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The scene as the Senate voted on Iraq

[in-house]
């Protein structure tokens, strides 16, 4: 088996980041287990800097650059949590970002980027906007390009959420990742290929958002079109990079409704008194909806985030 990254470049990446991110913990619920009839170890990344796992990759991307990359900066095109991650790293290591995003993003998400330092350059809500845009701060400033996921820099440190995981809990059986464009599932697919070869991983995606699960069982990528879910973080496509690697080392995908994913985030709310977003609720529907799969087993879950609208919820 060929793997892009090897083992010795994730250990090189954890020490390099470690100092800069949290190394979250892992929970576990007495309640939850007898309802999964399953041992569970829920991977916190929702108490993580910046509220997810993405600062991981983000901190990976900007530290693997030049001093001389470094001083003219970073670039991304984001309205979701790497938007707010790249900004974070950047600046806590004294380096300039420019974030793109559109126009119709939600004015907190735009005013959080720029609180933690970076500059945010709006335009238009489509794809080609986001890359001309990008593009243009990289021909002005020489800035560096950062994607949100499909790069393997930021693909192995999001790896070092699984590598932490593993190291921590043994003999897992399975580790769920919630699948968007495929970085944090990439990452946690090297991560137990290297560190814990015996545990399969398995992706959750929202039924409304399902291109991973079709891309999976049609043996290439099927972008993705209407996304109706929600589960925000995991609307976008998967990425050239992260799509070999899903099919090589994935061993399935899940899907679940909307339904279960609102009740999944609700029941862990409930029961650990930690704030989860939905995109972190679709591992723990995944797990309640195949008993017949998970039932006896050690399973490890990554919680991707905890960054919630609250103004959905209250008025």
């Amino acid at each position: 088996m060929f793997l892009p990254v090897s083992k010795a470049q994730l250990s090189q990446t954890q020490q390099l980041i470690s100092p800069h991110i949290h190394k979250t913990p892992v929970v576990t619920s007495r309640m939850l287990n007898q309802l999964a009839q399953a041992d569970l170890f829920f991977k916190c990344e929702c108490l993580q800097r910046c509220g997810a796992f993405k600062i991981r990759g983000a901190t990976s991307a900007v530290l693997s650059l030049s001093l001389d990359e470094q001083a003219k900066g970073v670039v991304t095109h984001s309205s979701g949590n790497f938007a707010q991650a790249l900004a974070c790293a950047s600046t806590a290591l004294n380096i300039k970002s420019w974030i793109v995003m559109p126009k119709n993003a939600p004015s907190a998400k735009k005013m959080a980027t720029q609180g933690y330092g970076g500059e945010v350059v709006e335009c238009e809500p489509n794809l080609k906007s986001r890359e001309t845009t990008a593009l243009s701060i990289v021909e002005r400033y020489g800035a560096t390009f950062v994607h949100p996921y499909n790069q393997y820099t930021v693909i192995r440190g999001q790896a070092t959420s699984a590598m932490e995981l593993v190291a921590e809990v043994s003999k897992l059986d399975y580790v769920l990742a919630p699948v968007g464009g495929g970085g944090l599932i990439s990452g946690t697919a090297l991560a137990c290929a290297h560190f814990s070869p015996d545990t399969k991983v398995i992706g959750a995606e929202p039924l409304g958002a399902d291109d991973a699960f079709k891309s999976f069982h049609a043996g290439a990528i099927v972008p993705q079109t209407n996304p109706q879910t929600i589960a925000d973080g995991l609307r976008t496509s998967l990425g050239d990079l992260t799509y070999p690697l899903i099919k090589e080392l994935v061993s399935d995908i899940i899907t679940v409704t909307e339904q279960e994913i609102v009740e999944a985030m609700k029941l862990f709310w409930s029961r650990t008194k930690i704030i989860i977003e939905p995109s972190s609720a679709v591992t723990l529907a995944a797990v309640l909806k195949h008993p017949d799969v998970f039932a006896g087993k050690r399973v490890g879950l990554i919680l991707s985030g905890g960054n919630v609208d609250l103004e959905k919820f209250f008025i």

Here are today's headlines from the Kansas congressional delegation:Iraq[(Washington Post commentary) As Senate Avoids Debate, Only Statements Are Sartorial:][1] The rare Saturday session, in addition to making the Senate floor look like an Andover reunion, gave the lawmakers one more chance to talk about -- and then vote against -- having a full debate about the direction of the Iraq war. Both sides knew in advance that Republicans still had enough votes to block the debate again (Democrats came up four votes short), but Democrats were determined to cause the GOP maximum discomfort by forcing a vote on the weekend.... With a few exceptions (Barack Obama sauntered in 20 minutes after the vote began), the Democratic senators attempted a note of solemnity. They sat quietly at their desks for the vote, standing to call out "aye." But Republicans, nine of whom skipped the vote entirely, declined to play. McConnell, the minority leader, ignored the clerk when his name was called. Sam Brownback (R-Kan.) made a show of breezing through -- he put on his overcoat immediately after voting and left with his briefcase -- and fellow Kansan Pat Roberts (R-Blue Blazer-Chinos) wore a blue scarf and playfully swatted colleagues with his driving cap. (Roberts and Brownbackvoted against cloture on the matter.)Etc.[(ProLifeBlogs.com) Brownback and 35 Other Senators Urge President to Champion Life Issues:][2] U.S. Senator Sam Brownback today joined 34 senators in urging President Bush to uphold and champion pro-life policy. "President Bush has shown that he is committed to protecting the dignity of every life, from the unborn to the elderly," said Brownback. "Now that we have a Democrat-controlled Congress, I respectfully urge President Bush to remind my colleagues of his commitment to pro-life policies." Brownback today sent a letter to the White House asking President Bush to issue a letter to the Congress reaffirming the White House's pro-life stance. The letter was signed by 35 senators, including Brownback. Brownback continued, "A letter sent to Congress from President Bush would be a powerful reminder that the United States is a country that is committed to protecting the dignity of human life. I look forward to working with my colleagues on important life-related legislation." (Sen. Pat Roberts also signed the letter.)[(Topeka Capital-Journal) Military money hangs in balance:][3] What started last year as a barely noticed tussle on Capitol Hill now has nearly $400 million for construction projects at Fort Riley and Fort Leavenworth hanging in the balance. The situation has led to high anxiety on the Kansas bases and finger pointing in Washington as Congress moves to debate an emergency supplemental spending bill. Much of the heat is directed at freshman U.S. Rep. Nancy Boyda, D-Kan. "I have been personally attacked for this," she said. "Because they failed to pass a budget last year, they've brought our military bases and generals into a political squabble when they have a war to be fighting," she said. The idea that Congress failed by not approving appropriate spending bills before leaving Washington last year is buttressed by Sen. Pat Roberts, R-Kan. Roberts said last year's maneuvering in Congress exemplified a "breakdown in the appropriations process." "It's a first-class mess and is not an example of how Congress should handle the process," he said. "There's plenty of blame to go around."Rep. Jerry Moran (R) ![][4][(Truth About Trade and Technology) Moran introduces legislation on Cuba trade:][5] Congressman Jerry Moran this week introduced legislation to increase the ability of U.S. agriculture producers to market their products to Cuba. H.R. 1026, the Agricultural Export Facilitation Act of 2007, removes barriers to present and future sales of U.S. agricultural products to Cuba under the Trade Sanctions Reform and Export Enhancement Act of 2000. The introduction of this legislation comes after a Congressional delegation's visit to Cuba in December to meet with Cuban government, trade and religious leaders. "With the stepping aside of Cuban dictator Fidel Castro, this is an opportune time to encourage the United States to change its trade policies toward Cuba," Moran said. "Cuba is an important market for U.S. agriculture, as well as for manufacturers and distributors of food products. But the actions of our own government have created a climate of uncertainty and have inhibited the sale of agricultural goods. Our unreliable and uncertain trade policies are sending the signal to Cuba that it is easier to purchase its products elsewhere. We are only hurting ourselves." [1]: http://www.washingtonpost.com/wp-dyn/content/article/2007/02/17/AR2007021701343.html [2]: http://www.prolifeblogs.com/articles/archives/2007/02/us_senator_sam.php [3]: http://www.cjonline.com/stories/021707/sta_148883306.shtml [4]: http://ljworld.com/specials/kudole/bios/art/moran.jpg [5]: http://www.truthabouttrade.org/article.asp?id=7069